Trimester by Trimester!
Pregnancy can be SUCH an exciting time for most new mums-to-be. It’s also a time when there are SO.MANY.QUESTIONS. Throw changing hormones, unwanted pregnancy symptoms and the realisation that things are going to change into the mix and you can also see how it can be an overwhelming time.
Nutrition during pregnancy may be something that you just HAVEN’T thought about, as yet. I’ve written before about recommendations for nutrition during pregnancy so take a read of that if you want to know the ins and outs of what we should (and sometimes shouldn’t) be eating during pregnancy. Today’s post is more about the symptoms of pregnancy. It’s something I’ve wanted to cover for a while, and I see regularly a lot of misinformation around “cures” and “remedies” for pregnancy related symptoms – which often aren’t supported by much research.
What’s happening in my body?
During pregnancy a woman is literally growing another human. Let’s just take a moment to appreciate how incredible that is….
This means that your body is bound to change, to grow and to be working much harder than normal every single day.
In the first trimester only around 5% of all pregnancy related growth occurs, but this growth includes changes to a mother’s blood, uterus and placenta, as well as growth of the actual baby.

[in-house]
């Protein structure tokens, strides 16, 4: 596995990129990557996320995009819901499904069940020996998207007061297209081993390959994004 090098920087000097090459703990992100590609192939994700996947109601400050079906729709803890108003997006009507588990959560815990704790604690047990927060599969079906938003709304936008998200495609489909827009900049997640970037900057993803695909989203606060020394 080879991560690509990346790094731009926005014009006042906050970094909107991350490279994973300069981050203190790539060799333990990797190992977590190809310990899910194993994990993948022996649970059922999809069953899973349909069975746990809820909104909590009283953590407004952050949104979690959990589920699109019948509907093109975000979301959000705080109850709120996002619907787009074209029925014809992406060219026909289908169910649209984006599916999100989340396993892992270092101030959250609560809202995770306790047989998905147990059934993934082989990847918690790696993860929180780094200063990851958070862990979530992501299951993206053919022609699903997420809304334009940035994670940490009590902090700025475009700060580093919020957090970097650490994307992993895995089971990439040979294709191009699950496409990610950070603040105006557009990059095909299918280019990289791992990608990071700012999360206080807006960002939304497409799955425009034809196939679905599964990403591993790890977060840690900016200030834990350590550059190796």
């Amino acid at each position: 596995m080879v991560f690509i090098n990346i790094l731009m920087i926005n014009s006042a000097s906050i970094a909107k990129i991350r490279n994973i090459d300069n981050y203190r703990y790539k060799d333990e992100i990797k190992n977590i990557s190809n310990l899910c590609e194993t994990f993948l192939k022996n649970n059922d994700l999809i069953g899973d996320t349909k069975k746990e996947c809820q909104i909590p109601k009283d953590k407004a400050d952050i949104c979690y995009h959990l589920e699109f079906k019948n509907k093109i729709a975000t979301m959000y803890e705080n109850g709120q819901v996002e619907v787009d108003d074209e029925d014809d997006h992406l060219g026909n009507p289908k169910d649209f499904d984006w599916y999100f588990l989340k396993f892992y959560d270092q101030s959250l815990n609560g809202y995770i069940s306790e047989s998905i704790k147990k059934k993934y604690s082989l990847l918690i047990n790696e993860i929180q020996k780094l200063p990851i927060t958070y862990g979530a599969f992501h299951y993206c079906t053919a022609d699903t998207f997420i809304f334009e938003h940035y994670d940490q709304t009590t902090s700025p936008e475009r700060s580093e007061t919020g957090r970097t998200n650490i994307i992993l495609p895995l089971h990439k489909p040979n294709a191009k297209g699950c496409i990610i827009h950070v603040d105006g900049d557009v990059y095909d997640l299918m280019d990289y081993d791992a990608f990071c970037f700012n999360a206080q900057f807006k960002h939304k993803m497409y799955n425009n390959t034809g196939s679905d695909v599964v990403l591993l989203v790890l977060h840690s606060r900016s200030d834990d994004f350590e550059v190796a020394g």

During these first months, new tissues are being created that will make up the growing foetus, the placenta and the amniotic fluid that surrounds a baby. All of this new tissue creation takes energy. Your boobs and your uterus will also be growing.
On top of this, your respiratory system is having to work extra hard to provide extra oxygen to the growing cells in a mother’s body. The total energy cost of pregnancy is reported to be around 77000 kcals!
All this growth is likely to come alongside plenty of symptoms too…
First trimester typical symptoms:
Obviously everyone does tend to experience pregnancy symptoms in very different ways. Some people glide through pregnancy with nothing more than a pregnancy glow, whilst others tend to crawl through hitting every symptom under the sun…
Additionally, although there are often some symptoms that are more likely to come at certain times during pregnancy, people can get any symptoms at any time too – it’s all, unfortunately, very normal!
Ok this can hit at any time, but, may be more likely in the early and later stages of pregnancy. As I mentioned, the body is needing a lot of energy to create new cells initially, and iron is also being used up to carry extra oxygen around the maternal body.